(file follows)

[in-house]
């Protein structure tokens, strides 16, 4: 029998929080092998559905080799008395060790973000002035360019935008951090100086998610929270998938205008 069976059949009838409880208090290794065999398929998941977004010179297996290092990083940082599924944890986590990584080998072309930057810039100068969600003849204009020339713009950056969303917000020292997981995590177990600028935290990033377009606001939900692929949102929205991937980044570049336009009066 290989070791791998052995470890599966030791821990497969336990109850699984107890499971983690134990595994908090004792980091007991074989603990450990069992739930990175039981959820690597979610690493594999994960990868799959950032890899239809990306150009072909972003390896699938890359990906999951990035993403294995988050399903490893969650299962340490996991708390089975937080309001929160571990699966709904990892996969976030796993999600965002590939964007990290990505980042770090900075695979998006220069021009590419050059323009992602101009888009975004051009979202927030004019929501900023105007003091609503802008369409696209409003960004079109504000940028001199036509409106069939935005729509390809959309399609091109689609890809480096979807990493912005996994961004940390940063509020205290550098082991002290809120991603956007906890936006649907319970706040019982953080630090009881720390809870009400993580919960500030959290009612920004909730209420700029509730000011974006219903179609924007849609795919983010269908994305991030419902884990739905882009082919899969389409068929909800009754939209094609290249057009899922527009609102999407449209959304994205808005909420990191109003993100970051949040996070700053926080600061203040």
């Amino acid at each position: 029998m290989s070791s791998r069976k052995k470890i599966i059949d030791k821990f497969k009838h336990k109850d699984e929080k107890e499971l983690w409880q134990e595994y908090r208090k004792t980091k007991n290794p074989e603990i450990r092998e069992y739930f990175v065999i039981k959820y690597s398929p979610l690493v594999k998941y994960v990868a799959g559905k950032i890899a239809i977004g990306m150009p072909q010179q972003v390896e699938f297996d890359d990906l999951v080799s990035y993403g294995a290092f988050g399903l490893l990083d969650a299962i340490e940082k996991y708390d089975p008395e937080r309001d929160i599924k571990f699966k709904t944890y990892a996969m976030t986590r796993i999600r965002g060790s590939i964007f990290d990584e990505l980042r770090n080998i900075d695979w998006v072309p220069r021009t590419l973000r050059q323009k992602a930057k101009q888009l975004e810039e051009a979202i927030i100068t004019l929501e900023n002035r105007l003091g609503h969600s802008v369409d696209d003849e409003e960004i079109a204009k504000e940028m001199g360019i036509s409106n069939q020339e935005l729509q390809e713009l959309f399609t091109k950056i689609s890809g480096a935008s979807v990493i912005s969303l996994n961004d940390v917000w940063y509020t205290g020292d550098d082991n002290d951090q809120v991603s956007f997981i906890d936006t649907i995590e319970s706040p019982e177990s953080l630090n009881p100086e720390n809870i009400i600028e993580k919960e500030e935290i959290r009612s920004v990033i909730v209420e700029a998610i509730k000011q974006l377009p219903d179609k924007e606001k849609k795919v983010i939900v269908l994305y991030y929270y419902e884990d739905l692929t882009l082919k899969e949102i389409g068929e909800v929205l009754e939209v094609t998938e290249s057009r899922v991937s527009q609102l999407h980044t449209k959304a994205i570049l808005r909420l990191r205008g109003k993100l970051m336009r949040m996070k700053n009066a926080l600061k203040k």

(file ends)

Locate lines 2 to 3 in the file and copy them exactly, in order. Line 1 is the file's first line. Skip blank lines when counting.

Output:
């Protein structure tokens, strides 16, 4: 029998929080092998559905080799008395060790973000002035360019935008951090100086998610929270998938205008 069976059949009838409880208090290794065999398929998941977004010179297996290092990083940082599924944890986590990584080998072309930057810039100068969600003849204009020339713009950056969303917000020292997981995590177990600028935290990033377009606001939900692929949102929205991937980044570049336009009066 290989070791791998052995470890599966030791821990497969336990109850699984107890499971983690134990595994908090004792980091007991074989603990450990069992739930990175039981959820690597979610690493594999994960990868799959950032890899239809990306150009072909972003390896699938890359990906999951990035993403294995988050399903490893969650299962340490996991708390089975937080309001929160571990699966709904990892996969976030796993999600965002590939964007990290990505980042770090900075695979998006220069021009590419050059323009992602101009888009975004051009979202927030004019929501900023105007003091609503802008369409696209409003960004079109504000940028001199036509409106069939935005729509390809959309399609091109689609890809480096979807990493912005996994961004940390940063509020205290550098082991002290809120991603956007906890936006649907319970706040019982953080630090009881720390809870009400993580919960500030959290009612920004909730209420700029509730000011974006219903179609924007849609795919983010269908994305991030419902884990739905882009082919899969389409068929909800009754939209094609290249057009899922527009609102999407449209959304994205808005909420990191109003993100970051949040996070700053926080600061203040």
């Amino acid at each position: 029998m290989s070791s791998r069976k052995k470890i599966i059949d030791k821990f497969k009838h336990k109850d699984e929080k107890e499971l983690w409880q134990e595994y908090r208090k004792t980091k007991n290794p074989e603990i450990r092998e069992y739930f990175v065999i039981k959820y690597s398929p979610l690493v594999k998941y994960v990868a799959g559905k950032i890899a239809i977004g990306m150009p072909q010179q972003v390896e699938f297996d890359d990906l999951v080799s990035y993403g294995a290092f988050g399903l490893l990083d969650a299962i340490e940082k996991y708390d089975p008395e937080r309001d929160i599924k571990f699966k709904t944890y990892a996969m976030t986590r796993i999600r965002g060790s590939i964007f990290d990584e990505l980042r770090n080998i900075d695979w998006v072309p220069r021009t590419l973000r050059q323009k992602a930057k101009q888009l975004e810039e051009a979202i927030i100068t004019l929501e900023n002035r105007l003091g609503h969600s802008v369409d696209d003849e409003e960004i079109a204009k504000e940028m001199g360019i036509s409106n069939q020339e935005l729509q390809e713009l959309f399609t091109k950056i689609s890809g480096a935008s979807v990493i912005s969303l996994n961004d940390v917000w940063y509020t205290g020292d550098d082991n002290d951090q809120v991603s956007f997981i906890d936006t649907i995590e319970s706040p019982e177990s953080l630090n009881p100086e720390n809870i009400i600028e993580k919960e500030e935290i959290r009612s920004v990033i909730v209420e700029a998610i509730k000011q974006l377009p219903d179609k924007e606001k849609k795919v983010i939900v269908l994305y991030y929270y419902e884990d739905l692929t882009l082919k899969e949102i389409g068929e909800v929205l009754e939209v094609t998938e290249s057009r899922v991937s527009q609102l999407h980044t449209k959304a994205i570049l808005r909420l990191r205008g109003k993100l970051m336009r949040m996070k700053n009066a926080l600061k203040k």